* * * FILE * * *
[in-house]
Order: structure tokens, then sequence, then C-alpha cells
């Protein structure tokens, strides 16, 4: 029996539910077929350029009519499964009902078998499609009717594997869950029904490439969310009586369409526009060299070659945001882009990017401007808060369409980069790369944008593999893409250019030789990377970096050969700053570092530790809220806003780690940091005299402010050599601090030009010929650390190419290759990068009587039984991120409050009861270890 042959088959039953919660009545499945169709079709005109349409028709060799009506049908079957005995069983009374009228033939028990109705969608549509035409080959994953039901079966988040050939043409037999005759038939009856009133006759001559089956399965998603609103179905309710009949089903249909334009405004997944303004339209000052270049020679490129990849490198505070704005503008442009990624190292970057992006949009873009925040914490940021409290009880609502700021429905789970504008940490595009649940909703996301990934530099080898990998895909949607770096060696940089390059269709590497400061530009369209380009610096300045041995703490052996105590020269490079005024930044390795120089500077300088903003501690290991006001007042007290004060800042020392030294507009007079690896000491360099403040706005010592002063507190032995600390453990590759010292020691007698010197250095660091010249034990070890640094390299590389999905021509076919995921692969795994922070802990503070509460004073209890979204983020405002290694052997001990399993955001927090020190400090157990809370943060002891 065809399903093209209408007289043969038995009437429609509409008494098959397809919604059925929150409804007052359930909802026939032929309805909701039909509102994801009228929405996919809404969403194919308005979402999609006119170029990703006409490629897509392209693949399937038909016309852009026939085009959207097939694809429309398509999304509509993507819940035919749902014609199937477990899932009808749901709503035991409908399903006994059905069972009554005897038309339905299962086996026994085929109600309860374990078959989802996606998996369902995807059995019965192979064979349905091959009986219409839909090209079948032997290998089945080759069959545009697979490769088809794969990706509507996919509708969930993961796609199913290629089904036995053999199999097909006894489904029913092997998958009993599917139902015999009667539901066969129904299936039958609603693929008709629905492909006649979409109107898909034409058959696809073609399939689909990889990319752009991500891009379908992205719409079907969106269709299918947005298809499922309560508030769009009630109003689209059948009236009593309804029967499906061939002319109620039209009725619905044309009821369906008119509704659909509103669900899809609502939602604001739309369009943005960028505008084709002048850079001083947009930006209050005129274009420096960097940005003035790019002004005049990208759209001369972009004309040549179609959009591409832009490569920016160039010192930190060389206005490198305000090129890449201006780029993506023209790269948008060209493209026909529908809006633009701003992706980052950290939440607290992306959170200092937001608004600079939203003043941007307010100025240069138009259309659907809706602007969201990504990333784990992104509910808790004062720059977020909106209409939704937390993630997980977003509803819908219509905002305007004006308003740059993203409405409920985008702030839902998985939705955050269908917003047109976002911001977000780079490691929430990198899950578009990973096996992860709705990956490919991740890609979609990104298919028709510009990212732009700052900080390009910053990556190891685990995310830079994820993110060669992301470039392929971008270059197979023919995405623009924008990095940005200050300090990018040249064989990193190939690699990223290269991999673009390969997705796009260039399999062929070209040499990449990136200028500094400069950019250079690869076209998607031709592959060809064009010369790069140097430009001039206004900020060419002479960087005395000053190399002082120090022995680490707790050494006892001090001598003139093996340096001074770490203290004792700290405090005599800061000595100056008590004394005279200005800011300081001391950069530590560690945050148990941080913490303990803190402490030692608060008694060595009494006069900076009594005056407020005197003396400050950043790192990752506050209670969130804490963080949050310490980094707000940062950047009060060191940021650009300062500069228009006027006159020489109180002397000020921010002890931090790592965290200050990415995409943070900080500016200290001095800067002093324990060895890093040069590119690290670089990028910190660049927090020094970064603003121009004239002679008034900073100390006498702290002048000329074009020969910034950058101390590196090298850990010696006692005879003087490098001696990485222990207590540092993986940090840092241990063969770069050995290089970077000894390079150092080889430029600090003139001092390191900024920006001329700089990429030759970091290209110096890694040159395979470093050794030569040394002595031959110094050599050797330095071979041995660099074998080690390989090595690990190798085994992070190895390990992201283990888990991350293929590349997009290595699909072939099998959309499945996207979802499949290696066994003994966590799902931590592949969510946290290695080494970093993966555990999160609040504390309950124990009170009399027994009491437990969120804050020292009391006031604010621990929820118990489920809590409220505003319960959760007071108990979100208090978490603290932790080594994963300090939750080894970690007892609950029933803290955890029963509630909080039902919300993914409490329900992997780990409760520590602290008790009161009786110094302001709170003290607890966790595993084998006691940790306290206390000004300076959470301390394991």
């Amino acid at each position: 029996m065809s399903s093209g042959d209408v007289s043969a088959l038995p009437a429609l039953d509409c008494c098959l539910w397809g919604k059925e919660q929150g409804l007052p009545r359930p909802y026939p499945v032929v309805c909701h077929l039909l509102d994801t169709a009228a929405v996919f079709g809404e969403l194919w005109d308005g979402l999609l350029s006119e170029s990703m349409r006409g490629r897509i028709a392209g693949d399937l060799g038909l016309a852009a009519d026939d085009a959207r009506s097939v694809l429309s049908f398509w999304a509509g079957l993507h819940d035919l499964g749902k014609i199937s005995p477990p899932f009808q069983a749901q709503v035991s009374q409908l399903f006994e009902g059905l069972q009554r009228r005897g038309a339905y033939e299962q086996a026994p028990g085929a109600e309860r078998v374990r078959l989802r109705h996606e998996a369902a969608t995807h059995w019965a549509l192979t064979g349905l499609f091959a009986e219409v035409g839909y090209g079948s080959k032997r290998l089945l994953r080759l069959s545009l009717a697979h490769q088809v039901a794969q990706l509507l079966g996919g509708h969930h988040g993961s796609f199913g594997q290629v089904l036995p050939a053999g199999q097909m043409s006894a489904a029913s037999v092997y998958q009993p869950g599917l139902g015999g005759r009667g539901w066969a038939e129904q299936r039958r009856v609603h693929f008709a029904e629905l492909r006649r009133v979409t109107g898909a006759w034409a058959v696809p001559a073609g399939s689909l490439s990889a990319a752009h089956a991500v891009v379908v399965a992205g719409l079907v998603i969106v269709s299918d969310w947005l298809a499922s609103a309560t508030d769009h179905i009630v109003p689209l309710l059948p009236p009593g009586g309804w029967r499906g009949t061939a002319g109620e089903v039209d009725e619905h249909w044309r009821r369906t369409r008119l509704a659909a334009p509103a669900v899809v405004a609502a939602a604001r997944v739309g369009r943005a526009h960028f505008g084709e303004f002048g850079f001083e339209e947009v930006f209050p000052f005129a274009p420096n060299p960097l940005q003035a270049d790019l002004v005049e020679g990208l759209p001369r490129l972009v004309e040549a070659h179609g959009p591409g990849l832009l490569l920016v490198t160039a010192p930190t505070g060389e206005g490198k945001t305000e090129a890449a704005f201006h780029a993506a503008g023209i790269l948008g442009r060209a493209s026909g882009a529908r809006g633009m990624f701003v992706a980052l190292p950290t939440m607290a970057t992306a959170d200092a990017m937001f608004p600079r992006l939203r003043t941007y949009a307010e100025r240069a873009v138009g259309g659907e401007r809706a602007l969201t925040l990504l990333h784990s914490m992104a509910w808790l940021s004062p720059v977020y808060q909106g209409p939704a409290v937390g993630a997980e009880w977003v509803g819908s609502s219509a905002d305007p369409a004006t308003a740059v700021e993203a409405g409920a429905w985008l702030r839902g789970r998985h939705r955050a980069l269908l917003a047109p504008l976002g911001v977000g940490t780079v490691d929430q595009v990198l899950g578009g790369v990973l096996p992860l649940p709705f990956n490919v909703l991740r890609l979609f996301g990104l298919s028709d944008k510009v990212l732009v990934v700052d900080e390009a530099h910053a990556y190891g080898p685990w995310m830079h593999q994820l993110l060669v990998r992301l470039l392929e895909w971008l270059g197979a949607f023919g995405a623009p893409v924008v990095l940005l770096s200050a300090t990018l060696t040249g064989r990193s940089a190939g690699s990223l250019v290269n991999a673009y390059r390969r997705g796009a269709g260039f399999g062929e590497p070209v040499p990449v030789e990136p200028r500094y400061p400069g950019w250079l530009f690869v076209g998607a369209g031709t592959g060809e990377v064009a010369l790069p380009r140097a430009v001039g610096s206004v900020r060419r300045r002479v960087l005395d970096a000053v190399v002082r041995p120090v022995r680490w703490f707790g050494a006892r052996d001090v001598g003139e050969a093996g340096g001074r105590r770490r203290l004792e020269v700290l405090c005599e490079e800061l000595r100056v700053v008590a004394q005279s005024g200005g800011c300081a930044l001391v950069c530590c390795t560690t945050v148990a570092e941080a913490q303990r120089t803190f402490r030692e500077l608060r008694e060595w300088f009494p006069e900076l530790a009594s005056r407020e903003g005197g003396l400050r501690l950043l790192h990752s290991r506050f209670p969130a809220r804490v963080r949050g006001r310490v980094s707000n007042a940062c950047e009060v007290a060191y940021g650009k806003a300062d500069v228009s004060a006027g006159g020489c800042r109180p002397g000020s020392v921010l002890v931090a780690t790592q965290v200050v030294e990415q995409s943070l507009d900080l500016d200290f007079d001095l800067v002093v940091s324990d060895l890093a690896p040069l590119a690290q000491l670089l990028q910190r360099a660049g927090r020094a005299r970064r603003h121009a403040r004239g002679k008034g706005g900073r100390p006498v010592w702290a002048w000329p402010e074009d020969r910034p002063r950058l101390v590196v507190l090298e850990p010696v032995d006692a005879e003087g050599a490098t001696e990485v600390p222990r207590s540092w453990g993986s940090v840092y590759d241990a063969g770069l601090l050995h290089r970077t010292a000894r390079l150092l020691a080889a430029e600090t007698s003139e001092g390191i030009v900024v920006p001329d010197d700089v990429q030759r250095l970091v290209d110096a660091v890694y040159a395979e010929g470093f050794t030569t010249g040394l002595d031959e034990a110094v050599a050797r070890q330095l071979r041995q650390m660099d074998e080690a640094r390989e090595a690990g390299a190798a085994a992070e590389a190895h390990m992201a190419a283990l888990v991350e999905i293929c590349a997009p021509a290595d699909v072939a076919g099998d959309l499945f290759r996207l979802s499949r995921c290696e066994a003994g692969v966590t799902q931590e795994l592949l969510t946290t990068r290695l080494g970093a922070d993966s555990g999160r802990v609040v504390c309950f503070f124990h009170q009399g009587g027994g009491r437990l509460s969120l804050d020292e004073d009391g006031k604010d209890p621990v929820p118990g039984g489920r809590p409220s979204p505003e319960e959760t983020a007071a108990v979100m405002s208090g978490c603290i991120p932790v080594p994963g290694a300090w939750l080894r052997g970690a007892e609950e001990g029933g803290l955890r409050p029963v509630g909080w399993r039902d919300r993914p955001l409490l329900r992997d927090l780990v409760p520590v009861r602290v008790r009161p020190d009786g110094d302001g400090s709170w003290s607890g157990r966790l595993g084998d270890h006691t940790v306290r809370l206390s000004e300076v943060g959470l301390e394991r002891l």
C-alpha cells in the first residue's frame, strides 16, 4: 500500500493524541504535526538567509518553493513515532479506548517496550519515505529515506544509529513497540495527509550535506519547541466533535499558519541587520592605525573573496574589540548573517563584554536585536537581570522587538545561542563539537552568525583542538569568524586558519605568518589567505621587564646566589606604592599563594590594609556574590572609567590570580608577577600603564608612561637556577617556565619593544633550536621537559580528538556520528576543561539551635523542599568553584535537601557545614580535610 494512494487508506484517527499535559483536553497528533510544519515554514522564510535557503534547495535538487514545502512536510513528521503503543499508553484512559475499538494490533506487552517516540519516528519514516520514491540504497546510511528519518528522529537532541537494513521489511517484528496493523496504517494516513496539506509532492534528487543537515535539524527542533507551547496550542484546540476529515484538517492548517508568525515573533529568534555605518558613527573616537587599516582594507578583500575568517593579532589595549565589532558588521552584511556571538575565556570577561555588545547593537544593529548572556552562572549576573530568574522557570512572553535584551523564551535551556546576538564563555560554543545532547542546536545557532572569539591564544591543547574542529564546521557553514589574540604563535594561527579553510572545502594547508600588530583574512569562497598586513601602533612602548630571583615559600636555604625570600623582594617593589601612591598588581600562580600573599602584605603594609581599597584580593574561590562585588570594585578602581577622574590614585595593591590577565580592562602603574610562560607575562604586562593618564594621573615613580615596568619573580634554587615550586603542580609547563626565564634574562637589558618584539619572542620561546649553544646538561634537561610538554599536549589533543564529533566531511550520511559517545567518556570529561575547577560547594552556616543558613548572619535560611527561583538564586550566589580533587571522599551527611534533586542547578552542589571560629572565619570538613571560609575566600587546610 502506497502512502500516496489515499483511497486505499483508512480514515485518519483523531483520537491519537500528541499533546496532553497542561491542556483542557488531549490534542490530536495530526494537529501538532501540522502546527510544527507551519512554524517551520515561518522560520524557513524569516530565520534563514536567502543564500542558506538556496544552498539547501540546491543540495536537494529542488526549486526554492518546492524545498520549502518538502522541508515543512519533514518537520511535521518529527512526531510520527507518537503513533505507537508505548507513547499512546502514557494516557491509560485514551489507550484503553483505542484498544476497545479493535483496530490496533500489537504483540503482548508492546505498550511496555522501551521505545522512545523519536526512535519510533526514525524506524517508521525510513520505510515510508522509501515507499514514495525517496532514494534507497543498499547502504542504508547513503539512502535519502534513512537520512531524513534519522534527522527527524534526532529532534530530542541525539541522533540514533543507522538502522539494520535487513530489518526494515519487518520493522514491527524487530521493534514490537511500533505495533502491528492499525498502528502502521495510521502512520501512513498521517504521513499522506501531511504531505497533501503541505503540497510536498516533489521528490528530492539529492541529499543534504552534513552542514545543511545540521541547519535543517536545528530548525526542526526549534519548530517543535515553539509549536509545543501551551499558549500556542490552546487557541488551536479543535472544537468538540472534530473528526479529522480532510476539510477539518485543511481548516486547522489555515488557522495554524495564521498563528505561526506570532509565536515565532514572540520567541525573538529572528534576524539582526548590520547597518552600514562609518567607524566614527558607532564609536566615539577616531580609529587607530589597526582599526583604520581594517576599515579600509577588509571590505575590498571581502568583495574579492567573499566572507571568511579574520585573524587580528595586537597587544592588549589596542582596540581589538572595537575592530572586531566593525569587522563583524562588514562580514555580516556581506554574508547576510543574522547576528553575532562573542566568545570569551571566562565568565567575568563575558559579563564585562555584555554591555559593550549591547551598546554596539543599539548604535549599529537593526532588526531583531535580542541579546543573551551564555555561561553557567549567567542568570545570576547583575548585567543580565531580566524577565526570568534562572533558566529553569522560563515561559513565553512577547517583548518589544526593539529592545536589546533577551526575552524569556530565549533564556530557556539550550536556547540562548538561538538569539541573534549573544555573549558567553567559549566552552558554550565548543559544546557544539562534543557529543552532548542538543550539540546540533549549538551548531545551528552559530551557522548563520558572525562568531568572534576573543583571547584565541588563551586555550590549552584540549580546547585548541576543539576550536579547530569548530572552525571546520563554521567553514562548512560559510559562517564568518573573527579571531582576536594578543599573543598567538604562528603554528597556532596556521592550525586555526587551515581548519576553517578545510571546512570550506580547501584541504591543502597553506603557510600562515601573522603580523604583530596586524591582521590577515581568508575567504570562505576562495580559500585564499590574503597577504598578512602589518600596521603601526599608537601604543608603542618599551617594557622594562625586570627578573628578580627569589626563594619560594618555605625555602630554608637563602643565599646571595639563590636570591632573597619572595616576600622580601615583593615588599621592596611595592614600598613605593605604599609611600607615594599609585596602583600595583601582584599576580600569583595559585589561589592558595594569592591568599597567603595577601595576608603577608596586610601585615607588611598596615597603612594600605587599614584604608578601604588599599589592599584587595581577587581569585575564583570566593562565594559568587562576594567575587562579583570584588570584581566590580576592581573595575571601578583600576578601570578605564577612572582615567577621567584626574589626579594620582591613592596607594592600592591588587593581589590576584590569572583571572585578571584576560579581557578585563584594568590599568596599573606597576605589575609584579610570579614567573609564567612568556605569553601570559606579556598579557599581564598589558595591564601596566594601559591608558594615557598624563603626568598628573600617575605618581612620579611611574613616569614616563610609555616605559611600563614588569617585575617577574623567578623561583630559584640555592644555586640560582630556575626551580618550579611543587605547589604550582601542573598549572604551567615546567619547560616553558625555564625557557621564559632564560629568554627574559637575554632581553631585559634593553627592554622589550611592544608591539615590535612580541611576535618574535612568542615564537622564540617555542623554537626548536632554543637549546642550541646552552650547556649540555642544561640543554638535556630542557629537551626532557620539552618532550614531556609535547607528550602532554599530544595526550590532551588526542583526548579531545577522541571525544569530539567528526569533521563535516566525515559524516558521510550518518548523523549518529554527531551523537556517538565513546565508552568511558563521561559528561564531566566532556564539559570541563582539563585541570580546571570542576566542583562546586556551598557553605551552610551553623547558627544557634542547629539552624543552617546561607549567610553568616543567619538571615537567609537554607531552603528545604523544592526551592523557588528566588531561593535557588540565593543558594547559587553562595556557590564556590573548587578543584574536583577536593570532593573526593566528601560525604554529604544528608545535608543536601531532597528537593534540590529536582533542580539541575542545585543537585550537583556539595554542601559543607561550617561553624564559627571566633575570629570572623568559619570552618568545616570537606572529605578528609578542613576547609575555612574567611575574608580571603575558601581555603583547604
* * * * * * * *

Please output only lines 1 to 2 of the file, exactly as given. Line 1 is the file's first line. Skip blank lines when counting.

[in-house]
Order: structure tokens, then sequence, then C-alpha cells